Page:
The Konica FT-1 was first offered in 1982, replacing the FS-1 as the company's top-of-the-line, and is considered by many to be the best Konica electronic camera body. Very compact considering its features, it has a nice feel to it, and they are chrome and black finished cameras. Although much of the exterior is polycarbonates, it is finished in a manner that looks and feels more like earlier, all-metal cameras. Generally speaking, the plastic covers of the camera are actually quite durable.
The FT-1 features a very accurate electronically controlled Copal shutter, very good metering system, built-in film winder (approx. 2 frames per second), and is the only electronic Konica to offer AE Lock. This is whereby light pressure on the shutter release button locks the exposure. It is a convenient method of metering when working with backlit subjects, among other situations.
The FT-1 is powered by four AAA alkaline batteries (don't use rechargeable Nicads, they will damage the camera). The batteries fit into the grip on the right front of the camera. Alternatively, a slightly larger AA battery grip is optionally available, and will give more exposures before the batteries are exhausted. The battery compartment/grip is the camera's Achilles Heel. Batteries left inside to leak during storage and contacts damaged while removing or attaching the grip to the camera lead to malfunctions. Spare grip/compartments are getting harder to find.
The ASA setting dial is around the manual film rewind knob on the FT-1. There you will also find a convenient over/under-exposure control. The camera has a built-in self-timer and a bright viewfinder, with LEDs that show exposure information. Exposures may be set manually, or automatically in a shutter preferred fashion (the photographer chooses the shutter speed and the camera sets the correct aperture).
The camera also has added flash functions with dedicated units, although it works well with non-dedicated flash, too. Using a dedicated flash, the camera is automatically set to a 1/90 shutter speed. 1/60 is the suggested speed for use with non-dedicated flashes, however many users have successfully used 1/125. Be careful about mounting a heavy flash in the hot shoe on top of the camera. A bump of twist of the flash can crack the polycarbonate top cover of the camera.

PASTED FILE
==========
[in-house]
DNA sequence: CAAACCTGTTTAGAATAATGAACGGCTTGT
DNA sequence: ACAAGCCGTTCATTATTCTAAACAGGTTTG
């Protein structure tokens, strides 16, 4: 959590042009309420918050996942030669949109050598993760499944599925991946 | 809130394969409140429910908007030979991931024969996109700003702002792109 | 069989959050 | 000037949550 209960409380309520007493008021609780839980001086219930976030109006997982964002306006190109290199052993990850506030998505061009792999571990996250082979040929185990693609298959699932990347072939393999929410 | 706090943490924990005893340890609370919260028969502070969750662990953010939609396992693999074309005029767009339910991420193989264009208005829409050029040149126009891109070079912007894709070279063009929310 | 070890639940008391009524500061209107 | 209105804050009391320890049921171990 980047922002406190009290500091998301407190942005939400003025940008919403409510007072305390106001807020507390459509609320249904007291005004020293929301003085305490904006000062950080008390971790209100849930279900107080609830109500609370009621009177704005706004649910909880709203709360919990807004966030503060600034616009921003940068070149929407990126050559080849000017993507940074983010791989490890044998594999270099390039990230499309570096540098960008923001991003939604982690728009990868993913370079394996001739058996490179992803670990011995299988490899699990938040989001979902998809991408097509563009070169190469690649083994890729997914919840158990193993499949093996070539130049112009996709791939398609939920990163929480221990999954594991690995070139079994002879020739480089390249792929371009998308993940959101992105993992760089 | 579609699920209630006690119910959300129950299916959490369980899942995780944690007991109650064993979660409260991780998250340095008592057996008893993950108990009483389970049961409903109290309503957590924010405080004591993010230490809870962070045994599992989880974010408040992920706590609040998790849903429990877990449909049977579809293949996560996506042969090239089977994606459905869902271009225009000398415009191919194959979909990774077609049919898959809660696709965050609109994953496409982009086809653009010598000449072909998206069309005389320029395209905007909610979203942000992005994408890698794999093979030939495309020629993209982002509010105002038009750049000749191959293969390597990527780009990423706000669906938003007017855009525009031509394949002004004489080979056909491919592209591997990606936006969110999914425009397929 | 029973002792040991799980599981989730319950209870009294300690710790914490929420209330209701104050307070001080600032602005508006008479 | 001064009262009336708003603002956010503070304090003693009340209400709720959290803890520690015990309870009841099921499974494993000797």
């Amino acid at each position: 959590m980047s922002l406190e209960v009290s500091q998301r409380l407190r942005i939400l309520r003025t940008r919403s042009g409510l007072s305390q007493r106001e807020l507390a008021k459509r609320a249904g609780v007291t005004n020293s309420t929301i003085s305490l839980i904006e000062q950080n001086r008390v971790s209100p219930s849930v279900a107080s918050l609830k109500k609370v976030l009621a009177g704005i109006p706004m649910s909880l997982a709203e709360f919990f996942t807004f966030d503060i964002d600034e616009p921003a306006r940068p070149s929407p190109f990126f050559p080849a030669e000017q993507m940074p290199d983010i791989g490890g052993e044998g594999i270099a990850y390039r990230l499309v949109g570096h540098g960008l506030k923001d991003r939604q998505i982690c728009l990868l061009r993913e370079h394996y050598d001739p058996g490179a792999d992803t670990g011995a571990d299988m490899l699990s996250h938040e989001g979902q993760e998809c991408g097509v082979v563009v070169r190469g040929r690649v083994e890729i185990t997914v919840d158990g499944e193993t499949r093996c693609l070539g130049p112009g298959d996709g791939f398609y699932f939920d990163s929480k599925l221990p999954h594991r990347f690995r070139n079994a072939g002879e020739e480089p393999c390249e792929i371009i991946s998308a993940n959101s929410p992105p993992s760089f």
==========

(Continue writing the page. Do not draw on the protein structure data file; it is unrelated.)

On the left front of the camera is an electronic socket. This serves as a means of interfacing with a variety of accessories available for the camera. One is the Konica X36, the largest and most powerful flash Konishiroku offered. Some other accessories that link with the camera via that 5-pin connector are a Konica Radio Controller Set remote control, two different length cable switches and one special dual release for use with a macro Auto Bellows, and an interval timer for time lapse photography.
There is no mirror lockup possible on the FT-1, but the camera is well-damped and shutter shake is not a typical problem at any shutter speed (2 seconds to 1/1000, plus B). Nor is depth-of-field preview possible with this particular camera.
The Konica FT-1 Pro Half is actually a half frame version of the camera, making 72 exposures, 18mm x 24mm, on what would typically be a 36 exposure roll of film. There aren't a lot of FT-1 Pro Half cameras around, they are considered quite collectible. Most were not sold through retail channels. Instead, they were special gifts for corporate customers and executives. (Note: This is the same as the gold-plated T3N offered some years earlier, another rarity that was given as executive gifts and are now a rare collectible.) Outwardly, the FT-1 Pro Half can only be differentiated from the typical FT-1 by the model name imprinted on the front. All Pro Half are finished in Matte Chrome.